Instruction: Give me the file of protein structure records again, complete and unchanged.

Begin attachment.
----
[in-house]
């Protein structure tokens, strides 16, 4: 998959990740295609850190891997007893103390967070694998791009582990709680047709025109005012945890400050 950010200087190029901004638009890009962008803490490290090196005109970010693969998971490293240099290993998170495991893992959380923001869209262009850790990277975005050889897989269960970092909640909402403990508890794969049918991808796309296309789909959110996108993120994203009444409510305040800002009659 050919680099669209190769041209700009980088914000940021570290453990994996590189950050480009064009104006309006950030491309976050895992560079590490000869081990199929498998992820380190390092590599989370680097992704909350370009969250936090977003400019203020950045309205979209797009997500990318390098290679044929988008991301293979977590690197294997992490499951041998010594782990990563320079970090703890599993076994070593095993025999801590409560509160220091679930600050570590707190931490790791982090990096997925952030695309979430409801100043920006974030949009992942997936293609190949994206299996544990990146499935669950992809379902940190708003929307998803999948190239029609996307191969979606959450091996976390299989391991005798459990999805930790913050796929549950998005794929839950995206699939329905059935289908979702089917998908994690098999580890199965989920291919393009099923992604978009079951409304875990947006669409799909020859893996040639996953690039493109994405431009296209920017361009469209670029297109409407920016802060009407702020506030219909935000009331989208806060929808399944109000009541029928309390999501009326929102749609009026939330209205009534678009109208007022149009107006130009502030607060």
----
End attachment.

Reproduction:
[in-house]
């Protein structure tokens, strides 16, 4: 998959990740295609850190891997007893103390967070694998791009582990709680047709025109005012945890400050 950010200087190029901004638009890009962008803490490290090196005109970010693969998971490293240099290993998170495991893992959380923001869209262009850790990277975005050889897989269960970092909640909402403990508890794969049918991808796309296309789909959110996108993120994203009444409510305040800002009659 050919680099669209190769041209700009980088914000940021570290453990994996590189950050480009064009104006309006950030491309976050895992560079590490000869081990199929498998992820380190390092590599989370680097992704909350370009969250936090977003400019203020950045309205979209797009997500990318390098290679044929988008991301293979977590690197294997992490499951041998010594782990990563320079970090703890599993076994070593095993025999801590409560509160220091679930600050570590707190931490790791982090990096997925952030695309979430409801100043920006974030949009992942997936293609190949994206299996544990990146499935669950992809379902940190708003929307998803999948190239029609996307191969979606959450091996976390299989391991005798459990999805930790913050796929549950998005794929839950995206699939329905059935289908979702089917998908994690098999580890199965989920291919393009099923992604978009079951409304875990947006669409799909020859893996040639996953690039493109994405431009296209920017361009469209670029297109409407920016802060009407702020506030219909935000009331989208806060929808399944109000009541029928309390999501009326929102749609009026939330209205009534678009109208007022149009107006130009502030607060």